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Roderick Mitchell (1823–1851)

The subject of the present memoir, having received his early education at Mr. Cape's School, in Sydney, was sent next to that of Mr. Bowles, a double-class man of Oxford, as a boarder; thence, at the age of 14, he went to study at the University of Durham as an engineer student. The celebrated George Townsend, Prebendary of Durham, an old friend of his father's, recommended him to the special care of Professor Chevallier, one of the first mathematicians of the age.

When young Mitchell passed his examination by the Board established by Sir George Gipps, to ascertain the qualifications of candidates for admission into the survey department in New South Wales, Colonel Barney, who presided, declared him to be the best qualified youth who had until then come before the Board.

As an Assistant-Surveyor, Mr. Mitchell's first duty was to survey and explore, along with Mr. Surveyor Burnett, the great coast range extending northwards from New England, a geographical feature, whereof the contour, until then, was unknown to geography. His next service was the survey of the Woronora; and the direct line of route to the Illawarra was marked out by his party.

It was considered desirable, and it was no doubt a very judicious measure, that the Commissioners of Crown Lands in the new department for the leasing of lands for grazing purposes, should be Surveyors. Mr. Mitchell was removed by Sir George Gipps from the Survey Department, and made a Magistrate and Commissioner of a district, that of Liverpool Plains, then the most extensive and also the least known of any in the colony. Mr. Mitchell soon made out a map of his district, and reduced to orderly arrangement the numerous occupations that had extended far and wide over the fine territory along the Nammoy, the Gwyder, and the Darling. So extensive was the territory, which was then considered all one district, and called Liverpool Plains, that it comprised the whole of the two modern districts of Liverpool Plains and Gwyder, besides part of Bligh and Maranoa. The selection of Tamworth, and its erection into a township, was the work of Mr. Mitchell.

About this time, the utility of these officers was to be exemplified to the Colonial Minister, and Sir George Gipps transmitted home a letter of Commissioner Mitchell's, although the youngest of all, not being more than 21 years of age, in order to show the extent and importance of their duties, which letter appears amongst the papers printed by order of the House of Commons, in the year 1846.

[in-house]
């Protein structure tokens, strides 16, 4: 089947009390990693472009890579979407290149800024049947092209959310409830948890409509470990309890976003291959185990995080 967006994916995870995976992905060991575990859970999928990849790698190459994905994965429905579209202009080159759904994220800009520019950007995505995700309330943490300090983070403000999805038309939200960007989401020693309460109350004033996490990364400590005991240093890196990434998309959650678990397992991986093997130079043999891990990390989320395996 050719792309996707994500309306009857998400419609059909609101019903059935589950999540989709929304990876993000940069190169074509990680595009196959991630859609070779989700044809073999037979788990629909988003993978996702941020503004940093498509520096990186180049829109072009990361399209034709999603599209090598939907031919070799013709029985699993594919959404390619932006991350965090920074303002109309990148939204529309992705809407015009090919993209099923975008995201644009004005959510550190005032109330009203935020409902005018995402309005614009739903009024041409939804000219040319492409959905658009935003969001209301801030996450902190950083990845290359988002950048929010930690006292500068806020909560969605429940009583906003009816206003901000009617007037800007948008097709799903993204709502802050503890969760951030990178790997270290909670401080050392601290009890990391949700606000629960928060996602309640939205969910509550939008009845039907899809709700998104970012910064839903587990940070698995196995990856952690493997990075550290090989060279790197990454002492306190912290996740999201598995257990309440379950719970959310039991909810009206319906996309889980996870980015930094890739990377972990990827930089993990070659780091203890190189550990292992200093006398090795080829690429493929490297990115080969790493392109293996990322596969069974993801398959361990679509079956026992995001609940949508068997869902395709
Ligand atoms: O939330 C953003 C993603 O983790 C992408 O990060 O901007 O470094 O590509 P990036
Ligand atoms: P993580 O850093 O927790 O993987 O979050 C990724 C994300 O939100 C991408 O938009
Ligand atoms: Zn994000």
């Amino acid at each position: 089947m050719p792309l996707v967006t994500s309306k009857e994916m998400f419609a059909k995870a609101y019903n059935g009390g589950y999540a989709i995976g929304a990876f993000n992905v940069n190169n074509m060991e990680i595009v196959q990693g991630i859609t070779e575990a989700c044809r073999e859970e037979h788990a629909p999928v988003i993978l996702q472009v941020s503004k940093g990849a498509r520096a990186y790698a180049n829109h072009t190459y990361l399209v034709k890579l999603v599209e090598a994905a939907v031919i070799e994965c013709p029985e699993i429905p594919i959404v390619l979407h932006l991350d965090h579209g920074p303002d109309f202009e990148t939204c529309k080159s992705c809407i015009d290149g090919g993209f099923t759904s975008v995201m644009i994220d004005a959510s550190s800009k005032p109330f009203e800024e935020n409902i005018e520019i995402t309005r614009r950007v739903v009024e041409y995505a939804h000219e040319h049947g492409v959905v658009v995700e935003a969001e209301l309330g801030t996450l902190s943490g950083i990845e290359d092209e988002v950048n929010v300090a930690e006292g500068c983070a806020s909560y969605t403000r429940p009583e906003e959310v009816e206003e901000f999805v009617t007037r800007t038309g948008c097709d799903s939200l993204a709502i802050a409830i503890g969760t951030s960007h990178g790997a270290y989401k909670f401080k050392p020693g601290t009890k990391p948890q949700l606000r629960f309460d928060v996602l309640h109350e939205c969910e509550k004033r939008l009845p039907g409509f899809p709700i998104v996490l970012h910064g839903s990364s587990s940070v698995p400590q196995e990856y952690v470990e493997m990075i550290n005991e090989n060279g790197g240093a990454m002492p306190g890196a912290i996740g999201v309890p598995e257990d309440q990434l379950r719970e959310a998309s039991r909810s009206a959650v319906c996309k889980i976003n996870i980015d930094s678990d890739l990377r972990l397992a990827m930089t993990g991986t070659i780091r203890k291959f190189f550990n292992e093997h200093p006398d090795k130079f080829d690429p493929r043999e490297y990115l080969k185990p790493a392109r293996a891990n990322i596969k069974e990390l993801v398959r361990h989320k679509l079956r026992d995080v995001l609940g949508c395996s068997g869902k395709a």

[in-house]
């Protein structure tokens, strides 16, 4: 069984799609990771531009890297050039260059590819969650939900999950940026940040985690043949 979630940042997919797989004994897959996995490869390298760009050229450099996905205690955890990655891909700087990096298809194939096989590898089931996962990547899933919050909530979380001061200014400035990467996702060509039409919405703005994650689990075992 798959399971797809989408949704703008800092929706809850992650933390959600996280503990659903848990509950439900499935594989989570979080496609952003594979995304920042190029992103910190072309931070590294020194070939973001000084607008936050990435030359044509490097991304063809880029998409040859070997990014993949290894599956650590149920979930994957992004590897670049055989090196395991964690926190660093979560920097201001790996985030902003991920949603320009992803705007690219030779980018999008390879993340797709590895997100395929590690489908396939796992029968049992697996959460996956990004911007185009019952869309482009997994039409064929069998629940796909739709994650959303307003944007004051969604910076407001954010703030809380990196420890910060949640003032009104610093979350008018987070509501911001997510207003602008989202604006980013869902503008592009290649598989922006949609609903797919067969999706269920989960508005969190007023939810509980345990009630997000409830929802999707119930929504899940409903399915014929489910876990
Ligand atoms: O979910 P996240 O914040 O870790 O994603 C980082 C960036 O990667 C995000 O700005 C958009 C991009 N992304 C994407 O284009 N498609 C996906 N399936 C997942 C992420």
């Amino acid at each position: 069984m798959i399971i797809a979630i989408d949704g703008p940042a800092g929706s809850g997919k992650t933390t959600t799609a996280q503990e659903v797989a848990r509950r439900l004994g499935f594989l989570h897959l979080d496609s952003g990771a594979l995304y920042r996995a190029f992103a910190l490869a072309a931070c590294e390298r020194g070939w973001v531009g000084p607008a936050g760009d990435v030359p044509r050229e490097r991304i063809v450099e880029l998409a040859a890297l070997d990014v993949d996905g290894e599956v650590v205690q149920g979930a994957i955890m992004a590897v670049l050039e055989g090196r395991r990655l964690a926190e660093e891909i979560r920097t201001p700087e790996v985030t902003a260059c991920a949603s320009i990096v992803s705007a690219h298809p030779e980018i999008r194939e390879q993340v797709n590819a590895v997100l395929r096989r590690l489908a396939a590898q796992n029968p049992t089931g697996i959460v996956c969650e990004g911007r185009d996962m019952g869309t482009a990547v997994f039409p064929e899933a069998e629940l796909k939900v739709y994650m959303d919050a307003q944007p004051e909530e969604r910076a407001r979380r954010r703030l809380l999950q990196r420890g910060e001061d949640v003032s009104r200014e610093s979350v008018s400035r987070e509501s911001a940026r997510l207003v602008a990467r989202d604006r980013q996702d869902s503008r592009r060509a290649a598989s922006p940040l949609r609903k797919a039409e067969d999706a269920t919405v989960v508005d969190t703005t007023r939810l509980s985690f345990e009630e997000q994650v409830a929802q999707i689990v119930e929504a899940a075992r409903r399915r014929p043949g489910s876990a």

In taking up new territories, it is important to keep up a good understanding with the aborigines. Mr. Mitchell was, in general, successful in propitiating the neighbouring tribes, and by this means he was enabled to obtain much useful information for the Surveyor-General when proceeding to explore the northern part of Australia. Commissioner Mitchell then, with only one or two men, preceded his father, advancing to Fort Bourke, and ascertained the course of the Maranoa, sending him a sketch of the five branches of that noble river, until then unknown; and affording such other information as enabled the Surveyor-General to determine at once on a practicable plan of route.

Mr. Mitchell's removal from Tamworth was inconvenient to himself, but useful to the colony, as he had succeeded in doing for the still more remote district of the Maranoa, what he had previously done for that of Liverpool Plains.

The natives of the far north speak "Jerulleroy," a dialect which is known only to few of the aborigines on the Maranoa. Mr. Mitchell had maintained at his head-quarters on the Maranoa, two native youths whom he had taught to read, and who could also speak "Jerulleroy." With such auxiliaries he cheerfully accepted the command of the expedition, which was to have been sent in search of Dr. Leichhardt, but the ways of providence are inscrutable. Mr. Mitchell, full of that excitement so frequently a concomitant with deeds of noble enterprise, embarked in a small craft, in hopes to come to Sydney sooner than by the steamer; and, as it has been our painful duty to record, in a former number of this journal, he fell overboard during a storm and perished.

It may be remembered that the small vessel, the Beaver, has since been wrecked on the Solitary Isles; and, not less remarkable is the fact, that the vessel sent to the head of the Gulf of Carpentaria in search of Dr. Leichhardt was also wrecked.

Original publication

Additional Resources

  • death notice, Sydney Morning Herald, 4 September 1851, p 3

Citation details

'Mitchell, Roderick (1823–1851)', Obituaries Australia, National Centre of Biography, Australian National University,, accessed 24 July 2024.

© Copyright Obituaries Australia, 2010-2024

Life Summary [details]


7 February, 1823
Surrey, England


28 August, 1851 (aged 28)
at sea

Cause of Death


Cultural Heritage

Includes subject's nationality; their parents' nationality; the countries in which they spent a significant part of their childhood, and their self-identity.

Passenger Ship